I asked: "Dick, why do you make this peculiar request of me?" He replied: "Everybody knows we are mighty good friends. If you should find my son not guilty, some people might think you did it on account of our friendship, and criticize you for it. I don't want that to happen."
 
I said: "Dick, I wouldn't be worthy of your friendship if I did an injustice to your son or to you to avoid criticism of myself. If I felt that my decision in the case would be influenced by our friendship or any consideration other than the law and the facts, I would disqualify myself. As it is, I know of no reason why I cannot try the case impartially and do what the law and the evidence require."
 
The evidence at the trial demonstrated that the collision was a simple accident and did not involve any reckless conduct on the part of either driver. As a consequence, I found both of them not guilty.
 
On November 7, 1907, Dick Michaux was happily married to Lucy Lynn, a daughter of Lewis Lynn and his wife, Harriet Whisenant. Lewis Lynn was a highly respected farmer who served many years as Register of Elections in Little Quaker Meadows precinct. Dick and Lucy had four sons, Richard Venable Michaux, Jr., William Macon Michaux, Robert Todd Michaux, and Frank Wilson Michaux, and three daughters, Mary Macon Michaux, Martha Lynn Michaux, and Lucy Venable Michaux.
 
Like the other members of his family, Dick Michaux held membership in Grace Episcopal Church at Morganton. He died unexpectedly of a heart attack at Morganton on August 25, 1945. His wife survived him by many years and died January 20, 1978. Their graves are in Forest Hill Cemetery.
 
Dick Michaux's remarkable personality was portrayed with accuracy in this contemporary News-Herald editorial:
 
"To young and old, rich and poor, high and low, he was 'Dick' Michaux-a name perhaps better known throughout Burke County, with all classes and conditions of people than any other of his generation. He knew and loved every cove and hilltop in the county, and any job of honor that would have taken him from his native heath and his 'own' folks in Burke had absolutely no appeal. It was here that he preferred to work-it was here that he died, as no doubt he would have wished, Monday night."
 
"The suddenness of his passing has left his family and friends unbelieving that so vital and forceful a personality is no more. 'Surely not Dick Michaux?' we ask ourselves and each other, not able to associate thoughts of death with such apparent strength and still youthful physique as he possessed even at 64 years of age."
 
"'Dick' was a big man not only in physical size, but his heart was bigger than his body, his loyalties and capacity for friendship limitless. On occasion he could be as 'hard as nails,' if dealing with meanness or littleness, but he had a wealth of tenderness and gentleness in his make-up, and his own way of showing deep feeling and affection. Whereever there was trouble or grief in a Burke home, Dick was more than apt to put in appearance, and perhaps no preacher in the county could match his record of visits to the old, the sick and the distressed. 'He had probably attended more funerals than any other person in the county,' a man who attended his funeral Wednesday afternoon remarked."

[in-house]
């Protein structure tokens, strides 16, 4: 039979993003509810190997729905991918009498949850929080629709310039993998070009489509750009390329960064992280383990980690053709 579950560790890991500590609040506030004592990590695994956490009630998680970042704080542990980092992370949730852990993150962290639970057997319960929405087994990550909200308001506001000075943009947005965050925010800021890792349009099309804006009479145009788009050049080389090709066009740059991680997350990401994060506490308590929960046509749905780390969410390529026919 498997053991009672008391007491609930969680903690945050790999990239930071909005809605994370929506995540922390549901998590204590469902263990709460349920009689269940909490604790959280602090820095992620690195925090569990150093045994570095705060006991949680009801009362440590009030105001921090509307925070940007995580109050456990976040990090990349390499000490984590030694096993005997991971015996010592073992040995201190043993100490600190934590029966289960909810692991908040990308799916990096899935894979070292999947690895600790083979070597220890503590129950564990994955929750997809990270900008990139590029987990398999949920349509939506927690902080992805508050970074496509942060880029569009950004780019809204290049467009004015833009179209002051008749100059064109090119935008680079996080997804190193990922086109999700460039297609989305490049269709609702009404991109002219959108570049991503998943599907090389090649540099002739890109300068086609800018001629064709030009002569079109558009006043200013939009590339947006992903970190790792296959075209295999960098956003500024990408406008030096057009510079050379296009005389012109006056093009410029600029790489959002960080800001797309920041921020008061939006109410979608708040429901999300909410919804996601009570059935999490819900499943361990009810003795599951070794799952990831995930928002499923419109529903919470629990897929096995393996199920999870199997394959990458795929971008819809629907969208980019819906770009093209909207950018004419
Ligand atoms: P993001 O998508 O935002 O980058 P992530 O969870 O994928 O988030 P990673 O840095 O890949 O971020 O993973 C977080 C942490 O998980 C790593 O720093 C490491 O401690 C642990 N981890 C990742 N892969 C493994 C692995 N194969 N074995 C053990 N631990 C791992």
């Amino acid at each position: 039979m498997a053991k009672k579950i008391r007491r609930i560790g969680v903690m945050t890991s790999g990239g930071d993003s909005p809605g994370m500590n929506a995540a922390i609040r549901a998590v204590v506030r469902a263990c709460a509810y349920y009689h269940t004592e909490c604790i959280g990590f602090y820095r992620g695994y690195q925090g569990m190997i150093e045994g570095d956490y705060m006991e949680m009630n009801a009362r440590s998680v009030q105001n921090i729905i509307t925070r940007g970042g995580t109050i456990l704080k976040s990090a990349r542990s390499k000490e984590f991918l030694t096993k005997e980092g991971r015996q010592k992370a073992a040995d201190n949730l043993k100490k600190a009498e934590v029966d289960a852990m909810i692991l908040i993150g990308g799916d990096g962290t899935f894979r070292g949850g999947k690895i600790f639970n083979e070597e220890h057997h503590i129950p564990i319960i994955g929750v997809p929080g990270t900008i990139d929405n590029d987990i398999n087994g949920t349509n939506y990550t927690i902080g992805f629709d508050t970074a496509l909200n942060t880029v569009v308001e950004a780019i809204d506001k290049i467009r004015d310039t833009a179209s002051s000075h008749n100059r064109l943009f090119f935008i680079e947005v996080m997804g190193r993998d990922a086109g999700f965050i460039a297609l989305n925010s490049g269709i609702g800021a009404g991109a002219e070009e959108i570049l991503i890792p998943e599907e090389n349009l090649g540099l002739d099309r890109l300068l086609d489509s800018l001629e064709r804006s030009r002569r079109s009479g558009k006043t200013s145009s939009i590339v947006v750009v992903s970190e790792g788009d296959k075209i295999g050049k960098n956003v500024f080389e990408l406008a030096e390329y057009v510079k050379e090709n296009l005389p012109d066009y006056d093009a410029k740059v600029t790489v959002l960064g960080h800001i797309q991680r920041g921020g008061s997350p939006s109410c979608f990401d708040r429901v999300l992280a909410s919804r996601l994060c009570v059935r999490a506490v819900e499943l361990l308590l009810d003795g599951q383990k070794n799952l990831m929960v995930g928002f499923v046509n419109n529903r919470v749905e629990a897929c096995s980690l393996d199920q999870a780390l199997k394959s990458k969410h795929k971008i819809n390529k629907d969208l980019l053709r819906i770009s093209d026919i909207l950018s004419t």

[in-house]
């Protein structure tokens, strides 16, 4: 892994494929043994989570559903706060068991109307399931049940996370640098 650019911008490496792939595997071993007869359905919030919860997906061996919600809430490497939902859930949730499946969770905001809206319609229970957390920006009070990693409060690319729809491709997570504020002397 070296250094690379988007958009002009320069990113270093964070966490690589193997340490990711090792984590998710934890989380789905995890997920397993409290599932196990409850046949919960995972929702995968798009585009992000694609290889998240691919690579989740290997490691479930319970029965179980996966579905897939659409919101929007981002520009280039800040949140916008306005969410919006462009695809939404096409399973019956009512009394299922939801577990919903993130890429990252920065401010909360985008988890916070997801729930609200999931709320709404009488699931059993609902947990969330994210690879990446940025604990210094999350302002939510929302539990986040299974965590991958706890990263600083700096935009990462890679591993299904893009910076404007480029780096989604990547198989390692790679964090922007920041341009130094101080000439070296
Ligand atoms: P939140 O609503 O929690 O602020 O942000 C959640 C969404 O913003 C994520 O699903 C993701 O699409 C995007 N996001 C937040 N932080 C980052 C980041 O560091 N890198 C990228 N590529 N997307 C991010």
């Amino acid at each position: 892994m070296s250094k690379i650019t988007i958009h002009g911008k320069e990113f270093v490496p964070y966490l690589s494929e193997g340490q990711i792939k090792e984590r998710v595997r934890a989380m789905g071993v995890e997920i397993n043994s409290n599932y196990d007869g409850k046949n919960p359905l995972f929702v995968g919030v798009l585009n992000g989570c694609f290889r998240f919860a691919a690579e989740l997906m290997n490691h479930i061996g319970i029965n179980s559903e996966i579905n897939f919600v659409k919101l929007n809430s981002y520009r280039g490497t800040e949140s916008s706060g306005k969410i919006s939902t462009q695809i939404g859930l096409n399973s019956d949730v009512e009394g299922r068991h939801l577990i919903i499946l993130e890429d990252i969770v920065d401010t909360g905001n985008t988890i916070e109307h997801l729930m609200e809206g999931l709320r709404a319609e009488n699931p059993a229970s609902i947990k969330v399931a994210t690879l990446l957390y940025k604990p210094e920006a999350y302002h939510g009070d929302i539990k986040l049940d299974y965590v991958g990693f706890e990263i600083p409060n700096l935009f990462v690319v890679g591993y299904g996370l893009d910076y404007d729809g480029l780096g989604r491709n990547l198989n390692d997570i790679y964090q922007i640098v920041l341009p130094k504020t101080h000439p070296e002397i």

"Next to his family, for whom if necessary he would have gladly sacrificed his life, Dick's most intense loyalty was to the Democratic party. To him politics was not a personal interest, for a campaign or a limited time, but week in and week out, month in and month out, his thoughts and conversation were perhaps more frequently about party affairs than on any other subject. Republicans knew him as a fair fighter and many of them were his close friends-except in politics. As zealous as he always was for party success, when the election 'battle' was over, he was always either a generous winner or a good loser."
 
"His democracy, as represented in party allegiance, was rivaled only by his true democracy of spirit and manner. Though born of distinguished lineage, it probably never occurred to him that he had any right to consider his 'blood' better than the average run of folks. 'High-hat' was foreign to his nature. To few people is given the happy faculty of being able to mix and mingle with all classes and kinds and to make all feel that in him they had a true friend. That, perhaps, more than anything else was the secret of the political power and influence he had long been acknowledged to hold in Burke County."
 
"To his closest friends it was known that the greatest and best influence in his life has been that of his wife, a noble woman who has stood by him through 'thick and thin,' and whose counsel and devotion were always his strong anchor. Though other members of his family and friends will miss him inexpressibly the days for her will be dark indeed without him."
 
"Truly Burke County has lost a valuable citizen, the Democratic party a stalwart leader and his friends a friend 'beyond compare."'
 
In closing, I cannot forbear quoting Fitz-Greene Halleck's beautiful lines:
 
Green be the turf above thee
Friend of my better days!
None knew thee but to love thee,
Nor named thee but to praise.
 
Sources: Morganton News Herald; personal recollections; and information supplied by William Macon Michaux, of Lincoln County, N.C.
 
-Sam J. Ervin, Jr.